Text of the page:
Friday, October 11, 2019

Book Review and Giveaway - The First Lady and the Rebel by Susan Higginbotham

Book Synopsis
From the celebrated author Susan Higginbotham comes the incredible story of Lincoln’s First Lady

A Union’s First Lady
As the Civil War cracks the country in two, Mary Lincoln stands beside her husband praying for a swift Northern victory. But as the body count rises, Mary can’t help but fear each bloody gain. Because her beloved sister Emily is across party lines, fighting for the South, and Mary is at risk of losing both her country and her family in the tides of a brutal war.

A Confederate Rebel’s Wife
Emily Todd Helm has married the love of her life. But when her husband’s southern ties pull them into a war neither want to join, she must make a choice. Abandon the family she has built in the South or fight against the sister she has always loved best.

With a country’s legacy at stake, how will two sisters shape history?

Amazon | Barnes and Noble | Chapters | IndieBound

My Review
The First Lady and the Rebel tells the story of two sisters during the years of the Civil War.  Mary Todd Lincoln was the wife of Abraham Lincoln.  Her sister Emily Todd Helm and her husband strongly backed the Confederacy.  The book begins as Mary Todd meets Abraham Lincoln and moves through time until the end of Lincoln's life, with a glimpse of Mary's life afterwards.

I wanted to read this book from first glimpse of the cover - it is beautiful!  Although I am from Georgia, I have not read a lot of Civil War fiction, so I was curious about this story because of the time period.

The story is told in alternating chapters by Mary and her sister Emily.  The author did a fine job delineating these characters and the differences in their lives and beliefs.

I particularly liked the early part of the book when Mary Todd first met Lincoln and they had a quirky, off and on courtship.  Their courtship told a lot about their personalities.  There were details like:

"... Mr. Lincoln appeared at the Edwards house every few days, taking the same place beside Mary.  Sometimes they would talk politics;  other times they would take a book from Ninian Edwards's well-stocked (if not exactly well-thumbed) library and have one read it to the other" (p. 12).

I found this book very interesting, and liked the insights of the two sisters on the Civil War -- they were good observers of their time.

The novel moves at a leisurely, rather slow, pace.  I think it would move a bit quicker if the book had been broken up into shorter chapters.

I enjoyed The First Lady and the Rebel and the unique glimpse it gave of America during the Civil War years.  I recommend it to anyone interested in that time period, and to fans of historical fiction.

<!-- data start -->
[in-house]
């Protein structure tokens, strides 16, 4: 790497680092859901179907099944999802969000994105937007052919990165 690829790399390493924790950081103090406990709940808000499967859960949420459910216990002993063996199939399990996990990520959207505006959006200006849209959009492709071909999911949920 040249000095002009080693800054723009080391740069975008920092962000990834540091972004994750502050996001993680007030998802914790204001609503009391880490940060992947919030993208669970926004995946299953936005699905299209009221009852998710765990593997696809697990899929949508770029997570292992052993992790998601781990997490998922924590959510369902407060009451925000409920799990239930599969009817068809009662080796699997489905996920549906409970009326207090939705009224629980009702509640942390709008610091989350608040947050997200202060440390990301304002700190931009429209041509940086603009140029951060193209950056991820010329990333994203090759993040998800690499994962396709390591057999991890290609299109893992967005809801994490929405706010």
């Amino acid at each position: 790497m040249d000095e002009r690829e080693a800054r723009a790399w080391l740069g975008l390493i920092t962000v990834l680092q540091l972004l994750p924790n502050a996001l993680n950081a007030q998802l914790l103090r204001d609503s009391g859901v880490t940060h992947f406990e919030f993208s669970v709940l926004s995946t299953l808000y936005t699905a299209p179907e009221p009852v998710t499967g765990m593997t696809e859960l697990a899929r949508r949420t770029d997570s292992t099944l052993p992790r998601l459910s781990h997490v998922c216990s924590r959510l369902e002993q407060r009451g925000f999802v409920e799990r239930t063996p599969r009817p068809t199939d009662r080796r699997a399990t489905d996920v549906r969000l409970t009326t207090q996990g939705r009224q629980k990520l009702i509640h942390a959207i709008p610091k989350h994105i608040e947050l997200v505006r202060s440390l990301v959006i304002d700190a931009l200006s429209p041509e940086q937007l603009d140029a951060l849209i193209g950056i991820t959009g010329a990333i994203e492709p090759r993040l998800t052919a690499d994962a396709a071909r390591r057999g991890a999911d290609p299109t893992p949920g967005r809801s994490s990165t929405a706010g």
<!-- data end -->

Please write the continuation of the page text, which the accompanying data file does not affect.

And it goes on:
Author Bio
Susan Higginbotham is the author of seven historical novels, including Hanging Mary, The Stolen Crown, and The Queen of Last Hopes. The Traitor’s Wife, her first novel, was the winner of ForeWord Magazine’s 2005 Silver Award for historical fiction and was a Gold Medalist, Historical/Military Fiction, 2008 Independent Publisher Book wards. She writes her own historical fiction blog, History Refreshed. Higginbotham has worked as an editor and an attorney, and lives in Maryland with her family.

During the Blog Tour, we are giving away a paperback copy of The First Lady and the Rebel! To enter, please use the Gleam form below.

Giveaway Rules

– Giveaway ends at 11:59 pm EST on October 15th. You must be 18 or older to enter.
– Paperback giveaway is open to the US only.
– Only one entry per household.
– All giveaway entrants agree to be honest and not cheat the systems; any suspicion of fraud will be decided upon by blog/site owner and the sponsor, and entrants may be disqualified at our discretion.
– The winner has 48 hours to claim prize or a new winner is chosen.

The First Lady and the Rebel


Passages to the Past said...

Thank you for hosting the blog tour!

HF Virtual Book Tours

Jorie said...

Hallo, Hallo,...

Following the tour route for this lovely novel,.. I didn't get to visit with everyone until now. I wanted to see if anyone talked about Emily and how she had a harder path to walk in deference to her sister Mary. One note we shared in common is the pacing and flow of the novel. I found it a bit muddling myself but also for a few other points which slowed down the reading of the novel for me.

I personally loved seeing both perspectives presented as it provides a better balanced view of History especially since even though a lot of us might think we understand the 'other' side of the war, none of us lived it. That is why I loved Emily's sections a bit more than Mary's; for Mary told the history we know but Emily highlighted the hidden history we do not often get to see and understand.

Lovely to visit with you!

You'll find my thoughts for this novel over on my blog.